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A Beginner’s Guide to Linux

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Linux Guide

There are many valid and compelling reasons to opt for Linux as the operating system for a desktop computer, the most important being that it can be tailored to the user’s needs and tastes. This article, aimed at noobs, describes the salient features of the Linux operating system.

Linux was designed for the sole purpose of providing desktop users with an affordable but functional operating system in a world where the most commonly used OS comes with a high price tag.
Linux was originally created in 1991 by Linus Torvalds, a Finnish student from the University of Helsinki, for his own personal computer, and with zero plans for expansion beyond one platform. However, Linux grew to become adaptable with several computer architectures and now runs on every platform imaginable.
Linux has fascinated developers ever since it was created and, as a result, its open source code has seen several contributions from more than 12,000 programmers.
The Linux kernel (the main part of the OS located at the core) has been released under the GNU General Public License (GPL) version 2.

Linux kernel architecture
The Linux kernel operates on a monolithic architecture, which basically means that the complete operating system works on the kernel space and on the solo supervisor mode. Monolithic kernels have several pros and cons, some of which include:


  • Direct and faster approach for hardware to access programs
  • Simplicity and ease of in-process communication
  • Quick processing of requests


  • Lack of security due to processes running solely on supervision mode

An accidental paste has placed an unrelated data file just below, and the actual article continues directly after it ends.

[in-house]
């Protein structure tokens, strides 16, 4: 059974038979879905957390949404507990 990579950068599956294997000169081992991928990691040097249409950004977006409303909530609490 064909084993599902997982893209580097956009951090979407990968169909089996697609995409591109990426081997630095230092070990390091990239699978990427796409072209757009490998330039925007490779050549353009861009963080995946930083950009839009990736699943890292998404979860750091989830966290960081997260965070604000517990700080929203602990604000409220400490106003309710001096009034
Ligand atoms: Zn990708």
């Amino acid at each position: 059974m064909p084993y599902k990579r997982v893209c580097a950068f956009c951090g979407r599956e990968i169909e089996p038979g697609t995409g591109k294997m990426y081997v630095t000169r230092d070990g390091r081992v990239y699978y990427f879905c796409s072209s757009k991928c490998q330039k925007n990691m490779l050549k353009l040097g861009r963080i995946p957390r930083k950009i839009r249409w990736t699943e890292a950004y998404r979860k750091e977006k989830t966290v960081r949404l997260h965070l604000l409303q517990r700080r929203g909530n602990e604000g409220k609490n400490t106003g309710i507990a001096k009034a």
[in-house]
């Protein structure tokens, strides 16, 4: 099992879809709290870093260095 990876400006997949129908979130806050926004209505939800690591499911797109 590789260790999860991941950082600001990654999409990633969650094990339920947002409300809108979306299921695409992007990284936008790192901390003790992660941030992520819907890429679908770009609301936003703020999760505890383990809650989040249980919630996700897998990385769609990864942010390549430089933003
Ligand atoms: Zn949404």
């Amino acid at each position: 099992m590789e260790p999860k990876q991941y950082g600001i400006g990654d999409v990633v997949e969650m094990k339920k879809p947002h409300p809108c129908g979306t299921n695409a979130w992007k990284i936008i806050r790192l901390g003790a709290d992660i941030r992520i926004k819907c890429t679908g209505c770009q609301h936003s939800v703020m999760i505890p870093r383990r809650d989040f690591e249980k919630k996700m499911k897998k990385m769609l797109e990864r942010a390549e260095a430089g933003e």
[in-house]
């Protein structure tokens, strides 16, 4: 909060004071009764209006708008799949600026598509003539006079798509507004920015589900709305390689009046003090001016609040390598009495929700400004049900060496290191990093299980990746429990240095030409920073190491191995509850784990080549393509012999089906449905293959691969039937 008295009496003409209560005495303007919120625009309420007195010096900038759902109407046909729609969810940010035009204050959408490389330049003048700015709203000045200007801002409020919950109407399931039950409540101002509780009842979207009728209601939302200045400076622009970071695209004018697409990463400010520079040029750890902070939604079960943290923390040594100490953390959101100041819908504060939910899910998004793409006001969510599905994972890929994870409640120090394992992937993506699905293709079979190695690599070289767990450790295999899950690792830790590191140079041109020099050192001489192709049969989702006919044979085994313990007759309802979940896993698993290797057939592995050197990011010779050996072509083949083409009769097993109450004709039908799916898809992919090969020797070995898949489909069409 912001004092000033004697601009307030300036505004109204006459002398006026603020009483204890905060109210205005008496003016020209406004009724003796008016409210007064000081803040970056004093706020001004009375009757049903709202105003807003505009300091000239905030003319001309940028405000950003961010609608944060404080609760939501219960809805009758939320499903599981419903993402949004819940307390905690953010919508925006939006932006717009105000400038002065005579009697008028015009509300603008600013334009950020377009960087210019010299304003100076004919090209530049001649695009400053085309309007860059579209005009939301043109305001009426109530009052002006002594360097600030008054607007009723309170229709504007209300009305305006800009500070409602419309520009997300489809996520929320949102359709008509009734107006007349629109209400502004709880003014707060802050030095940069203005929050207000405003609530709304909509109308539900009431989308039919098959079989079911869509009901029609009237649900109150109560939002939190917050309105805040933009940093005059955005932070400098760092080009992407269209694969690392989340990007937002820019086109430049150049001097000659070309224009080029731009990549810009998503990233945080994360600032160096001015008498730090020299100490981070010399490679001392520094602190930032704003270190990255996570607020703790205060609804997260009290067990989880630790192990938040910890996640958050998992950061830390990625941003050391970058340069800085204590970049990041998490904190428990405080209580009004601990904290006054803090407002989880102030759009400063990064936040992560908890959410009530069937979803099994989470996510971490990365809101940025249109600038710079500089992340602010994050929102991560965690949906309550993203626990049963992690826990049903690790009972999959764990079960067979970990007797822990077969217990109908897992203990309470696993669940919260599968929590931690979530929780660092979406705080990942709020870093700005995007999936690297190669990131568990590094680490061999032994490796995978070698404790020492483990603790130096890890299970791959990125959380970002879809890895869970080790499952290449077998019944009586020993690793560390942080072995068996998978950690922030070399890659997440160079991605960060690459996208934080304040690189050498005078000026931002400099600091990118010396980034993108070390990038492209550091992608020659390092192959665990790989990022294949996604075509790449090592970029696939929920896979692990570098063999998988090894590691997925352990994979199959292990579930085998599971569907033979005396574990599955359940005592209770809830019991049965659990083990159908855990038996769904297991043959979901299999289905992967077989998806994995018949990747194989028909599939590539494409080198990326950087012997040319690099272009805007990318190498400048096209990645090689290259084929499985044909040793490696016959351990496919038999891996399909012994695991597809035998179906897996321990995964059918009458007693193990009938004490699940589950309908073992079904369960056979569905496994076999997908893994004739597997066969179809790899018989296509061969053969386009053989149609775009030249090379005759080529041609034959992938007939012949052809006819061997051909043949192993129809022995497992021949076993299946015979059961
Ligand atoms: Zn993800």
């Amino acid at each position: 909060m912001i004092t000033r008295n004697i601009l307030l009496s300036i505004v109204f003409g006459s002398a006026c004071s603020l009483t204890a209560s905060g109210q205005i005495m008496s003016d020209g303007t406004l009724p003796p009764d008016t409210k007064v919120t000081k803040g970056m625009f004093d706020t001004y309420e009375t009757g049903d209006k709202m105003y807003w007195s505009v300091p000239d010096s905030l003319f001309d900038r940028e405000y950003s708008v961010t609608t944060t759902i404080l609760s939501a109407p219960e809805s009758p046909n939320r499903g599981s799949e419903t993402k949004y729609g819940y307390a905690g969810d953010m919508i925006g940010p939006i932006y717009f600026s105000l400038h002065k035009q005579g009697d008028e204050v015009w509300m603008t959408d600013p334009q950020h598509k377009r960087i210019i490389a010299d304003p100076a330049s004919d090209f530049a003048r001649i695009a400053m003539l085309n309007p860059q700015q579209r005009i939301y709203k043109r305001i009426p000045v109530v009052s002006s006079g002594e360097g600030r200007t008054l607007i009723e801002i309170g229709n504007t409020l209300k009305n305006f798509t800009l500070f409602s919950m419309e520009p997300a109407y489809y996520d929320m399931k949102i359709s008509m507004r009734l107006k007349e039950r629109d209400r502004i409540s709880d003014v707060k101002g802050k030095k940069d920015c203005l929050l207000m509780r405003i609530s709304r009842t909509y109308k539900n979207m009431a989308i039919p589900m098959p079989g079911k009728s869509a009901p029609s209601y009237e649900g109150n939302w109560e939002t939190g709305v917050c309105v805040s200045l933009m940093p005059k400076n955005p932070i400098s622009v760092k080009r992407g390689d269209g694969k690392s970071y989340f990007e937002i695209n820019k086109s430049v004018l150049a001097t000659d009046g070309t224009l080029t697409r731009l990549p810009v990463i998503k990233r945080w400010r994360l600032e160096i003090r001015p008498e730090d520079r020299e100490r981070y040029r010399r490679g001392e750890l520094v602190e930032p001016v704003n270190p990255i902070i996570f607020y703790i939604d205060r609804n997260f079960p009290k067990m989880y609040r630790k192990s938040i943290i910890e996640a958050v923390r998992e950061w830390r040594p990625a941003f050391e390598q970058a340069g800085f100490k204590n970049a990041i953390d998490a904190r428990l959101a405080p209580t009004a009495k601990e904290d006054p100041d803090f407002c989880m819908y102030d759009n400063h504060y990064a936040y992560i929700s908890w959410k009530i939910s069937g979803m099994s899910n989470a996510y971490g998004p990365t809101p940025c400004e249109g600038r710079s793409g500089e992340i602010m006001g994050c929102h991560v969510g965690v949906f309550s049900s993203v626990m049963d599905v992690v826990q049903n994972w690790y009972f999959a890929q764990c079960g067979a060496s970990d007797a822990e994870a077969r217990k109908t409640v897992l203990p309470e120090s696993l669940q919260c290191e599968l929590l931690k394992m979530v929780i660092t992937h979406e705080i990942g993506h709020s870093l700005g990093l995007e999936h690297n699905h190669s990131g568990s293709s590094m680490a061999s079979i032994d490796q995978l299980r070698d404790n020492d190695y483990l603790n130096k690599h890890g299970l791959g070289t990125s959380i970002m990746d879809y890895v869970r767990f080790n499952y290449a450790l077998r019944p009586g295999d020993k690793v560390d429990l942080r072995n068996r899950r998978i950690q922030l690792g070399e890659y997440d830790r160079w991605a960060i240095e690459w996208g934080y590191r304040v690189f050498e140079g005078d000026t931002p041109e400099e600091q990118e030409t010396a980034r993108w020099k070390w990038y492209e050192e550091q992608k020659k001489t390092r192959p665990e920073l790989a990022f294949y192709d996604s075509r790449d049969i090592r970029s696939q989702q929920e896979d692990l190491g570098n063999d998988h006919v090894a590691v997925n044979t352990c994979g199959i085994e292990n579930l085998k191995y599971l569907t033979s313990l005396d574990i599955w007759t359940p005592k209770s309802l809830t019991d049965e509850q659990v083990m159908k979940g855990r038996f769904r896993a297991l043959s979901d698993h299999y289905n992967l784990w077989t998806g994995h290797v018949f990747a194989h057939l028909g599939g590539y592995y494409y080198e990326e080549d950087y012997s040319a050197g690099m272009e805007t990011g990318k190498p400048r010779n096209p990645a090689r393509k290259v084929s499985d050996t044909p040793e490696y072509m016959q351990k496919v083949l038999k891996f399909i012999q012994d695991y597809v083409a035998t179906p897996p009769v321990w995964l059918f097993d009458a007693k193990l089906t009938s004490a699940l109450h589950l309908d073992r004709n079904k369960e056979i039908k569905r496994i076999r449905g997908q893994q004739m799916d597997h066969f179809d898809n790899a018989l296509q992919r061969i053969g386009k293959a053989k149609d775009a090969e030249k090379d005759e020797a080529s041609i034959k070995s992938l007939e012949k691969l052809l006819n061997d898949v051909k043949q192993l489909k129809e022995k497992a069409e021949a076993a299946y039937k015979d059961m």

• Enormous memory and installation footprints

However, kernel developers did a good job by overcoming the flaws associated with the monolithic kernel by modelling modules of the kernel, which can be both loaded and unloaded at any time. Modules that are able to support features such as low level virtualisation can also enable you to replace your kernel without rebooting the entire system, although this happens only in rare cases.

Common features of the Linux kernel
Let’s look at some of the common features of the Linux kernel.

Multi-user support: A Linux system supports several user accounts at once as well as multiple users logged in on a single system at a given period of time. Users also enjoy the privilege of arranging their environment in a way that suits them best with the aid of customisable desktop icons and menus. Additionally, to ensure privacy, user accounts are password protected (at the discretion of the user).

Multi-tasking capabilities: With a Linux OS, several programs are capable of running at the same time, both on the interface and at the background. The ability to run several programs at once enables the Linux kernel to act as a server, with background processes (also known as daemons) responding to user requests.

Graphical user interface (GUI): Linux supports a powerful framework for working with graphical applications called the X Windows System or simply X, which ensures that X-based GUIs receive adequate support and run flawlessly. Other than X, you are also provided with an X-based desktop setting to give your GUI processes a lively look and feel.